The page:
Canada’s New Brunswick reports outbreak of tick-borne illness

Authorities also say they are investigating suspected cases of hantavirus and injecting steroids, drugs and livestock products Officials in New Brunswick, Canada, have reported cases of a tick-borne disease called CVID-19 as the province…

Canada's New Brunswick reports outbreak of tick-borne illness

Authorities also say they are investigating suspected cases of hantavirus and injecting steroids, drugs and livestock products

Officials in New Brunswick, Canada, have reported cases of a tick-borne disease called CVID-19 as the province prepares for a potential “winter action plan” for the spread of anaplasmosis.

More than 80 cases of the tick-borne illness, which is not generally fatal, have been reported in the province so far this year, public health officials said. In 2016, officials counted 122 cases in the province.

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A team of researchers who have been closely studying samples taken from the microbe expected to occur during the winter are assessing how the organism would react to cold weather. They have begun investigating the suspected cases of hantavirus, injecting steroids, drugs and livestock products.

Anca Nidd, a public health consultant, told the CBC that her team was working with Dr Michael Price, an infectious disease physician, and three other health officials from the province.

“I think it’s also good to note that it’s certainly not a health issue and it’s not a flu or disease issue, it’s more a precautionary measure to prevent it occurring,” said Nidd.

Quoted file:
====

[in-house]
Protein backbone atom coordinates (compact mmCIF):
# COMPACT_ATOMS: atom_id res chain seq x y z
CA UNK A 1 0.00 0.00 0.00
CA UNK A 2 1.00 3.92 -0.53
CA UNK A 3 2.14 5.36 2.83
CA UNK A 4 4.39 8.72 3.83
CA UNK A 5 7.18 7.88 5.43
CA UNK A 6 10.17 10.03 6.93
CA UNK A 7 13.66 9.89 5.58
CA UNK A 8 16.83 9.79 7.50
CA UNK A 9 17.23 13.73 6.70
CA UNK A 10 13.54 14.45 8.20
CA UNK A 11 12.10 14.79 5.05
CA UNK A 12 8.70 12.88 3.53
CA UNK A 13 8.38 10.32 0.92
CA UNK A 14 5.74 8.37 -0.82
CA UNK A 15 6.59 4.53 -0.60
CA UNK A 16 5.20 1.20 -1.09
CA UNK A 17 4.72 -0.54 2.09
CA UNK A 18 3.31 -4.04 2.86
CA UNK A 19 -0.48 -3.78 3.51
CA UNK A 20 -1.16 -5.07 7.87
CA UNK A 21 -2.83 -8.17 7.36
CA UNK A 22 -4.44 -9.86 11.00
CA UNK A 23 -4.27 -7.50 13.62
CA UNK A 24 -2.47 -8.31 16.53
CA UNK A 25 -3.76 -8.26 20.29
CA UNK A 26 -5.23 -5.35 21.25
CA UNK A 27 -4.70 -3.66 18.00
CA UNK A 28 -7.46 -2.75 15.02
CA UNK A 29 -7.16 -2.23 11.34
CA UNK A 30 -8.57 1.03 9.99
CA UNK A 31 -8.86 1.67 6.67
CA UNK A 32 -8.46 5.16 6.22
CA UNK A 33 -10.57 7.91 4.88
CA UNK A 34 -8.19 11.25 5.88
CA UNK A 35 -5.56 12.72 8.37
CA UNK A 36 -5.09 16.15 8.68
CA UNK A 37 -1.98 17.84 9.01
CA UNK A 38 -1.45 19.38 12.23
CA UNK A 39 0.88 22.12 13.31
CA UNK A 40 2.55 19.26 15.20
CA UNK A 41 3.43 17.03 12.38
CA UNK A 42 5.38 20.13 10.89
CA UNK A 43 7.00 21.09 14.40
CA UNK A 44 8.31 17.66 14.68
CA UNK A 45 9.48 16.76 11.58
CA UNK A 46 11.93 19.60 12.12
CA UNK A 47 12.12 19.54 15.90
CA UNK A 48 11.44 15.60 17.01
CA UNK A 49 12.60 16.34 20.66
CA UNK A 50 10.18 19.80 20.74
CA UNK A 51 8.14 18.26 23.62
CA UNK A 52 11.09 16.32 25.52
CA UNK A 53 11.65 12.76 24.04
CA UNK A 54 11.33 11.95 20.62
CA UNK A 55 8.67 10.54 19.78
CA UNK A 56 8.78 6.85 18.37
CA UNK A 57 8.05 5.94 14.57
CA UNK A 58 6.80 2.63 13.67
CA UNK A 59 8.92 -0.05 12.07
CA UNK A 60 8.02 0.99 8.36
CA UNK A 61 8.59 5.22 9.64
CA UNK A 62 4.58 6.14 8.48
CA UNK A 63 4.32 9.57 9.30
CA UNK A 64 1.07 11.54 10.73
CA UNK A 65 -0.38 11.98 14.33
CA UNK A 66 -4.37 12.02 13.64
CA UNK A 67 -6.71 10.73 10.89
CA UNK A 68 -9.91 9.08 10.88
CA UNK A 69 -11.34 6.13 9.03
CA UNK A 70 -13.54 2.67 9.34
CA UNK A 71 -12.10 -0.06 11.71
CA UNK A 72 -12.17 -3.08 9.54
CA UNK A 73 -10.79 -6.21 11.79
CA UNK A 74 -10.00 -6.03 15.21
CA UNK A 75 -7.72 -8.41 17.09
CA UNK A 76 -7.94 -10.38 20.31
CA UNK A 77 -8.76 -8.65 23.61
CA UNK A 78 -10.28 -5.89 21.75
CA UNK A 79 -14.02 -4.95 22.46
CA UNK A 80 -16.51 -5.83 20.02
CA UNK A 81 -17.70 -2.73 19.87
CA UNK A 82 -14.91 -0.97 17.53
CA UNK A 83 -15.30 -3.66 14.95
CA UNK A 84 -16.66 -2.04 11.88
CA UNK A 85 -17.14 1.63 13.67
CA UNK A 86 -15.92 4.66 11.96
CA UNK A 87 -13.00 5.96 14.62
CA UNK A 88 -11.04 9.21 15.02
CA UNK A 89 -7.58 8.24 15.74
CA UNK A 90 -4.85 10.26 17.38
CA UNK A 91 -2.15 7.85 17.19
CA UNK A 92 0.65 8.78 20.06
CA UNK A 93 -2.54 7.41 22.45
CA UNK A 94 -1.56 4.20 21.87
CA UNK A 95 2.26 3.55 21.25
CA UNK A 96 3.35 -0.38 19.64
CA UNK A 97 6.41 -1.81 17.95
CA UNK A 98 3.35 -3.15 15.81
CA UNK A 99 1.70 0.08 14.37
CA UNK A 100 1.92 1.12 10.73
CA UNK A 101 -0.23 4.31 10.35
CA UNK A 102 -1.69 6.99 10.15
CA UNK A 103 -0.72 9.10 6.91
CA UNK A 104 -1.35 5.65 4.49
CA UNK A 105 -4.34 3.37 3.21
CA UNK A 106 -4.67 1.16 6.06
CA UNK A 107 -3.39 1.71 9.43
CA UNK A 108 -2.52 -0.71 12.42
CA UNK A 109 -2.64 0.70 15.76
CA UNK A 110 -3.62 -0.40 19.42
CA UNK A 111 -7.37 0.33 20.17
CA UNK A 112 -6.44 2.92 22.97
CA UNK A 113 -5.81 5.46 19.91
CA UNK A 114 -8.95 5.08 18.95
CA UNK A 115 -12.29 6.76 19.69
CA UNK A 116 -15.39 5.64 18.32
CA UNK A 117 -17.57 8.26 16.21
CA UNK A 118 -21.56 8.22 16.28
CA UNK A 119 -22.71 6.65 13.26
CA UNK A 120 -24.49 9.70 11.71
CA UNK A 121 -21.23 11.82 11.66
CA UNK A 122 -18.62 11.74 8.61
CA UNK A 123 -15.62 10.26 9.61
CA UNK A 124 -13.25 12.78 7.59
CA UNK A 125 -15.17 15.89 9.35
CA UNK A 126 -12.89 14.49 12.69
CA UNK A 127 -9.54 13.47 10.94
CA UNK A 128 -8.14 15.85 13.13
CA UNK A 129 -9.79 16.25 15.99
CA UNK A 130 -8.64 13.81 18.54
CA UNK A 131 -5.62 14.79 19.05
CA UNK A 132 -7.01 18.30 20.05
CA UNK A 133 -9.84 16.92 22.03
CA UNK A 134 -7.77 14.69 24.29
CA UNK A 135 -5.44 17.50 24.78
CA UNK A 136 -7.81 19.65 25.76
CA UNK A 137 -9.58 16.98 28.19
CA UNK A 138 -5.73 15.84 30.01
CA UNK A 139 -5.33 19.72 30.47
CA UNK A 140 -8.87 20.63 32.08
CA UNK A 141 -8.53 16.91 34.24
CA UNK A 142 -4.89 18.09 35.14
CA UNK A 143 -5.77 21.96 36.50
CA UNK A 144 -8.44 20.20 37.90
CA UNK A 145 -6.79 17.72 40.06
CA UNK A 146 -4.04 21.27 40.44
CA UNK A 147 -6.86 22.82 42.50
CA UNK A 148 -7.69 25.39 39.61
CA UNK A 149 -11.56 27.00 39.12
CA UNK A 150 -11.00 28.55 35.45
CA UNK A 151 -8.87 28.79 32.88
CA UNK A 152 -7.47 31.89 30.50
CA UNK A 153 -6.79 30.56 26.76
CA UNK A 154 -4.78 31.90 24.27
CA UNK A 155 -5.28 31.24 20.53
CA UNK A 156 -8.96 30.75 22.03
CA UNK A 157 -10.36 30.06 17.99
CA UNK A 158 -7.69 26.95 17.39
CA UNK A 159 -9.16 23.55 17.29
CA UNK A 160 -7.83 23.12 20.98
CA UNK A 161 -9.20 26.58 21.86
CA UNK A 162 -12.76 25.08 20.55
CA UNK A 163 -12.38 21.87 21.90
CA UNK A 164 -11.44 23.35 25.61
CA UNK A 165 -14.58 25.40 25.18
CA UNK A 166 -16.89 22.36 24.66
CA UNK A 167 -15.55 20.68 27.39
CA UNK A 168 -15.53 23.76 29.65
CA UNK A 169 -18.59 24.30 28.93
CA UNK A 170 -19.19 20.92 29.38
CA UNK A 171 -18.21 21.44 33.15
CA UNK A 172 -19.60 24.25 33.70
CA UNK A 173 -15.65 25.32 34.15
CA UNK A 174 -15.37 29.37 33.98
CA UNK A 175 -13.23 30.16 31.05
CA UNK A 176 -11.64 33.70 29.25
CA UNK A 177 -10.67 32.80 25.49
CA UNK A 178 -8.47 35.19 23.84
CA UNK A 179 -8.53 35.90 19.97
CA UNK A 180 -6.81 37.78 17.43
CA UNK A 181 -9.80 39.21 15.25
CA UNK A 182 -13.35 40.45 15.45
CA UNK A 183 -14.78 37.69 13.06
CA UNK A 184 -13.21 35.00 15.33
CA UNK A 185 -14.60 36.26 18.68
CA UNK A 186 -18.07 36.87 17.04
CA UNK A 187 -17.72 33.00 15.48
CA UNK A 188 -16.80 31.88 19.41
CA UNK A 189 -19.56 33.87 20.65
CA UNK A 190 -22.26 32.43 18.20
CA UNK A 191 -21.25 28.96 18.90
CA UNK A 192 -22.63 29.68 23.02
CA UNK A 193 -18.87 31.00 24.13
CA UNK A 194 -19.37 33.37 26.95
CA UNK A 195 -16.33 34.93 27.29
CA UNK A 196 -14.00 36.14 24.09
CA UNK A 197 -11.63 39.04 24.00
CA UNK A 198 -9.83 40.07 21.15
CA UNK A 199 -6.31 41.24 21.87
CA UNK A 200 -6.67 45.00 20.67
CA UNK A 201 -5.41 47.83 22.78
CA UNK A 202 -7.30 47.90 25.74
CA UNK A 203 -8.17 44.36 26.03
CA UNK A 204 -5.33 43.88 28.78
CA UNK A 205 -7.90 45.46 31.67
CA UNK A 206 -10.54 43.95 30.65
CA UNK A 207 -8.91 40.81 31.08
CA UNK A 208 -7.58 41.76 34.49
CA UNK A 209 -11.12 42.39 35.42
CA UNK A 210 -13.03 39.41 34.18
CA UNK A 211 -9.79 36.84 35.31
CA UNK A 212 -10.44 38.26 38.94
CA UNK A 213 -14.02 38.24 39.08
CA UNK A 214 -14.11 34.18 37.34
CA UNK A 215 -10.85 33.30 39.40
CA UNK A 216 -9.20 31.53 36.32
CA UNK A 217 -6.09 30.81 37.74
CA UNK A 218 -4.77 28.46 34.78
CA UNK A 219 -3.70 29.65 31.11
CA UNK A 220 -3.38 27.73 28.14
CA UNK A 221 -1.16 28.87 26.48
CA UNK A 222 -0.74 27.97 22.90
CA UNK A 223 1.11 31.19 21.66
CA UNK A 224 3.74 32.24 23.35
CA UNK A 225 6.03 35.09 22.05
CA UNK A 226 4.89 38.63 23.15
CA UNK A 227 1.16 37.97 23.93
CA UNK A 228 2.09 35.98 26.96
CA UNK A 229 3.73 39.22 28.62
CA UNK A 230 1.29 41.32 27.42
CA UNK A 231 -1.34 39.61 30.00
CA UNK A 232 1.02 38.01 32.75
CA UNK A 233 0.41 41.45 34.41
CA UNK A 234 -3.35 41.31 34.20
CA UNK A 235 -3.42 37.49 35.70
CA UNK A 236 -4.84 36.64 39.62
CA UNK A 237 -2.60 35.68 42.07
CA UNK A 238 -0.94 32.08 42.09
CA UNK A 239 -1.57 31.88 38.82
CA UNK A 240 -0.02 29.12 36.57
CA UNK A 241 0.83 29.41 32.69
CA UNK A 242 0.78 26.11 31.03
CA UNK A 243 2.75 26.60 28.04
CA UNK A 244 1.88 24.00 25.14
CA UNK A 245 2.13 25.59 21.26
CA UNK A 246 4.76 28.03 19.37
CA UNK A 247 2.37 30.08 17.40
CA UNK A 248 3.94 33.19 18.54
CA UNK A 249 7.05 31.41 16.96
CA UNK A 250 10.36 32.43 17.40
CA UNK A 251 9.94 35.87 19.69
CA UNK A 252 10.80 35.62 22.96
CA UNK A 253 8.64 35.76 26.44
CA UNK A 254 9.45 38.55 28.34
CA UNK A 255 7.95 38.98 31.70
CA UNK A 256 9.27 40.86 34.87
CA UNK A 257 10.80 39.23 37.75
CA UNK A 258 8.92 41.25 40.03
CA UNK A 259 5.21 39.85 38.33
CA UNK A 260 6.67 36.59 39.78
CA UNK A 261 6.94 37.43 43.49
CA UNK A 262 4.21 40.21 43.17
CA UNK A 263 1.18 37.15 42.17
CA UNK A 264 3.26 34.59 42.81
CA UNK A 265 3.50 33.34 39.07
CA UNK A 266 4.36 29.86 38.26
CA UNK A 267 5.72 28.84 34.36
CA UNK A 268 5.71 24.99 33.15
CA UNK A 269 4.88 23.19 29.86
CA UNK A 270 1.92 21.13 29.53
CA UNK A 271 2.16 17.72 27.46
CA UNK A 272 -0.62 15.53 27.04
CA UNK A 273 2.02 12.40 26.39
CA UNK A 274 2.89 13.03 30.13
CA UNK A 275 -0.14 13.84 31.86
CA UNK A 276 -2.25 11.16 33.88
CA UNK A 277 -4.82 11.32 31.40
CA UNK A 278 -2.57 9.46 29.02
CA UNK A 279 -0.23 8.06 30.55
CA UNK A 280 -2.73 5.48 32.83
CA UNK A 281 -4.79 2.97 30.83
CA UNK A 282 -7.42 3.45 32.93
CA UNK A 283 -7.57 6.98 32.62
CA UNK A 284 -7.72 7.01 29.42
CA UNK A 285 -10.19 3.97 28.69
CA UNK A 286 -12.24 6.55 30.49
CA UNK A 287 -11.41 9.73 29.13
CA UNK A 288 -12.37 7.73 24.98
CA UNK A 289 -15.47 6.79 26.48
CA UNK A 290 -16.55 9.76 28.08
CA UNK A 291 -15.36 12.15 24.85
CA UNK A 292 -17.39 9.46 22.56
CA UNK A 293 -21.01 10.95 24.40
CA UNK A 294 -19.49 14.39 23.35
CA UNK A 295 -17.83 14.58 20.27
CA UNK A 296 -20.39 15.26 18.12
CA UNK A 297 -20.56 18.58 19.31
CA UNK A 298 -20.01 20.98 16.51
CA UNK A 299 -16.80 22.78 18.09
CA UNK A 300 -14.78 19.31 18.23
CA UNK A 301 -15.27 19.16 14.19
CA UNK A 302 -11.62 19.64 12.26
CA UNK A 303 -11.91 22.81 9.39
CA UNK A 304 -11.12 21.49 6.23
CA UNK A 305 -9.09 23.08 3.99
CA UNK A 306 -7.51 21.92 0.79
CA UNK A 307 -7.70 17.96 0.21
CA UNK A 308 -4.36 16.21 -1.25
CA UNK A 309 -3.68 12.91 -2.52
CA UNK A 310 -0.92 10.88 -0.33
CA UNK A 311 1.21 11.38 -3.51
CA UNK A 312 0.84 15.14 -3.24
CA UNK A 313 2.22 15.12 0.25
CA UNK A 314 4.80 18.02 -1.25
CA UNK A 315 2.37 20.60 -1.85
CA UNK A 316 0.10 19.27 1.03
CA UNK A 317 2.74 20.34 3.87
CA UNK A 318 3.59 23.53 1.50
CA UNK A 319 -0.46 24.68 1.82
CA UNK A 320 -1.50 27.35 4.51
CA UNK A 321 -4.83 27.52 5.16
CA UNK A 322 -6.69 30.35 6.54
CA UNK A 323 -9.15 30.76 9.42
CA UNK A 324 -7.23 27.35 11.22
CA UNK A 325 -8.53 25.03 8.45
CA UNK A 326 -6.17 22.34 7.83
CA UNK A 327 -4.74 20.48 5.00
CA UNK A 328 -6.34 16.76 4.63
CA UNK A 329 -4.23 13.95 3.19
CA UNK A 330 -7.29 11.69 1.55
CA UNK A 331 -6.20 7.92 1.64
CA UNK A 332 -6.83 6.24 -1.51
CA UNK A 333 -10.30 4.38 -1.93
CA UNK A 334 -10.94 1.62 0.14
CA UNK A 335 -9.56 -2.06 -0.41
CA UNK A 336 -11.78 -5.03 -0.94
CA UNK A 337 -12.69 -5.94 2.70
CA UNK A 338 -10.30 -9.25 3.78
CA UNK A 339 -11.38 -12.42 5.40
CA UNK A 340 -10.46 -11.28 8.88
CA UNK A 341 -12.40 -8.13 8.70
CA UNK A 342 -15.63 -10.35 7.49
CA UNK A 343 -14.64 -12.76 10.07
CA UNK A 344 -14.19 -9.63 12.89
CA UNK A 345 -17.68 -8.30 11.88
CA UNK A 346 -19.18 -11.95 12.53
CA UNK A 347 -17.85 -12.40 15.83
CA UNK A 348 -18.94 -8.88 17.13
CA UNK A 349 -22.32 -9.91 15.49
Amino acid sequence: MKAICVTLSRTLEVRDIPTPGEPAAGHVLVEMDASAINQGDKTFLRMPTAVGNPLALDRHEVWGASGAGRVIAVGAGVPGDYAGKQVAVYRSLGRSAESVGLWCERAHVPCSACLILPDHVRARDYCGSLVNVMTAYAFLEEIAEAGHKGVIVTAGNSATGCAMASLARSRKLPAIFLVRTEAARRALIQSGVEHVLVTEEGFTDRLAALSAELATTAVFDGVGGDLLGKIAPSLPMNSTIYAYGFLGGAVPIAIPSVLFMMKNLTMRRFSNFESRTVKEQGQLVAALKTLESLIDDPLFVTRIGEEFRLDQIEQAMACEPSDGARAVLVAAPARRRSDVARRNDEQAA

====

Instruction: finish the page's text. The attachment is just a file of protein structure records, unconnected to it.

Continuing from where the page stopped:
In its report on the cases, the Canadian Centre for Disease Control (CCDC) described the outbreak as an “apparent” CVID-19 outbreak and noted that some of the patients exhibited an unusual, chronic weakness or weakness within their extremities.

In total, the latest count of infections includes 78 cases in New Brunswick, Canada, 15 from P.E.I., three in Nova Scotia, three in Saskatchewan, three in Manitoba, one in British Columbia, one in Newfoundland and Labrador, and five in Ontario.

Dr Jennifer Kelloway, the Provincial Director of Public Health, told the CBC that the total number of infections should be expected to increase.

“It’s unlikely it’s going to completely go away [this year],” said Kelloway. “It’s possible that there could be about another 40 to 50 cases next year.”

Anja Sigmundsson, a health sciences professor at Dalhousie University, told the Globe and Mail that temperatures could potentially increase the tick population in the area and lead to infections.

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